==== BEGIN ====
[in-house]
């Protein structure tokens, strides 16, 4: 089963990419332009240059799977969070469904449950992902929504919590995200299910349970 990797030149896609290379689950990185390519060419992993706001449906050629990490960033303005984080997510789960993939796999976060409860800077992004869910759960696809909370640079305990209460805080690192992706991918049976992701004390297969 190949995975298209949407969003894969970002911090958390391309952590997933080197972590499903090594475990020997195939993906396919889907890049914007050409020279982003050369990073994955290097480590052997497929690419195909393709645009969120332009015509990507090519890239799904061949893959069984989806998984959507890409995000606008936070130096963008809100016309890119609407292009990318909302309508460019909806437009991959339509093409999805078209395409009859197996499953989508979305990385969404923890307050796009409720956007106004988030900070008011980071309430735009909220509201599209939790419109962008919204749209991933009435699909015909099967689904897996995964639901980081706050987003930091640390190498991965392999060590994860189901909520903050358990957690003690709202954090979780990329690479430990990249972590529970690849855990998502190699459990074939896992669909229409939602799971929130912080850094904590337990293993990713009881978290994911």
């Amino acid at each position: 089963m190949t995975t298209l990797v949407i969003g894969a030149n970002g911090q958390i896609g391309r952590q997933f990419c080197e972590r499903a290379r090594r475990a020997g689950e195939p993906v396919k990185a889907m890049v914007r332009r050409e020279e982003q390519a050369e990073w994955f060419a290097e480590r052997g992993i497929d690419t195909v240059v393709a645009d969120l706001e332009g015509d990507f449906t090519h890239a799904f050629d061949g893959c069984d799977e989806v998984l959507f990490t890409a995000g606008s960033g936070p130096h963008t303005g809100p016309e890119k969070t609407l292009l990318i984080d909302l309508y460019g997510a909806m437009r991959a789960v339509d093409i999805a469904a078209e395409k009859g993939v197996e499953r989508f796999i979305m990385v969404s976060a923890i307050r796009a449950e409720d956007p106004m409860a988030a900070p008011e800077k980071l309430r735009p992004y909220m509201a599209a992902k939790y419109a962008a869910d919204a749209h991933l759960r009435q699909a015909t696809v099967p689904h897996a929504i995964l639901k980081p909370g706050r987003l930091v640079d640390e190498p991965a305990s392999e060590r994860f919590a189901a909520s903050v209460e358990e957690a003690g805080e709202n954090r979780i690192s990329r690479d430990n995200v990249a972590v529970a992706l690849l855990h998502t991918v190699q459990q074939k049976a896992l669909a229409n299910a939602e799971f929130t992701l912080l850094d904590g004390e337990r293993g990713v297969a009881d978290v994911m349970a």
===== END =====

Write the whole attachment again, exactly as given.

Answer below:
[in-house]
């Protein structure tokens, strides 16, 4: 089963990419332009240059799977969070469904449950992902929504919590995200299910349970 990797030149896609290379689950990185390519060419992993706001449906050629990490960033303005984080997510789960993939796999976060409860800077992004869910759960696809909370640079305990209460805080690192992706991918049976992701004390297969 190949995975298209949407969003894969970002911090958390391309952590997933080197972590499903090594475990020997195939993906396919889907890049914007050409020279982003050369990073994955290097480590052997497929690419195909393709645009969120332009015509990507090519890239799904061949893959069984989806998984959507890409995000606008936070130096963008809100016309890119609407292009990318909302309508460019909806437009991959339509093409999805078209395409009859197996499953989508979305990385969404923890307050796009409720956007106004988030900070008011980071309430735009909220509201599209939790419109962008919204749209991933009435699909015909099967689904897996995964639901980081706050987003930091640390190498991965392999060590994860189901909520903050358990957690003690709202954090979780990329690479430990990249972590529970690849855990998502190699459990074939896992669909229409939602799971929130912080850094904590337990293993990713009881978290994911």
């Amino acid at each position: 089963m190949t995975t298209l990797v949407i969003g894969a030149n970002g911090q958390i896609g391309r952590q997933f990419c080197e972590r499903a290379r090594r475990a020997g689950e195939p993906v396919k990185a889907m890049v914007r332009r050409e020279e982003q390519a050369e990073w994955f060419a290097e480590r052997g992993i497929d690419t195909v240059v393709a645009d969120l706001e332009g015509d990507f449906t090519h890239a799904f050629d061949g893959c069984d799977e989806v998984l959507f990490t890409a995000g606008s960033g936070p130096h963008t303005g809100p016309e890119k969070t609407l292009l990318i984080d909302l309508y460019g997510a909806m437009r991959a789960v339509d093409i999805a469904a078209e395409k009859g993939v197996e499953r989508f796999i979305m990385v969404s976060a923890i307050r796009a449950e409720d956007p106004m409860a988030a900070p008011e800077k980071l309430r735009p992004y909220m509201a599209a992902k939790y419109a962008a869910d919204a749209h991933l759960r009435q699909a015909t696809v099967p689904h897996a929504i995964l639901k980081p909370g706050r987003l930091v640079d640390e190498p991965a305990s392999e060590r994860f919590a189901a909520s903050v209460e358990e957690a003690g805080e709202n954090r979780i690192s990329r690479d430990n995200v990249a972590v529970a992706l690849l855990h998502t991918v190699q459990q074939k049976a896992l669909a229409n299910a939602e799971f929130t992701l912080l850094d904590g004390e337990r293993g990713v297969a009881d978290v994911m349970a």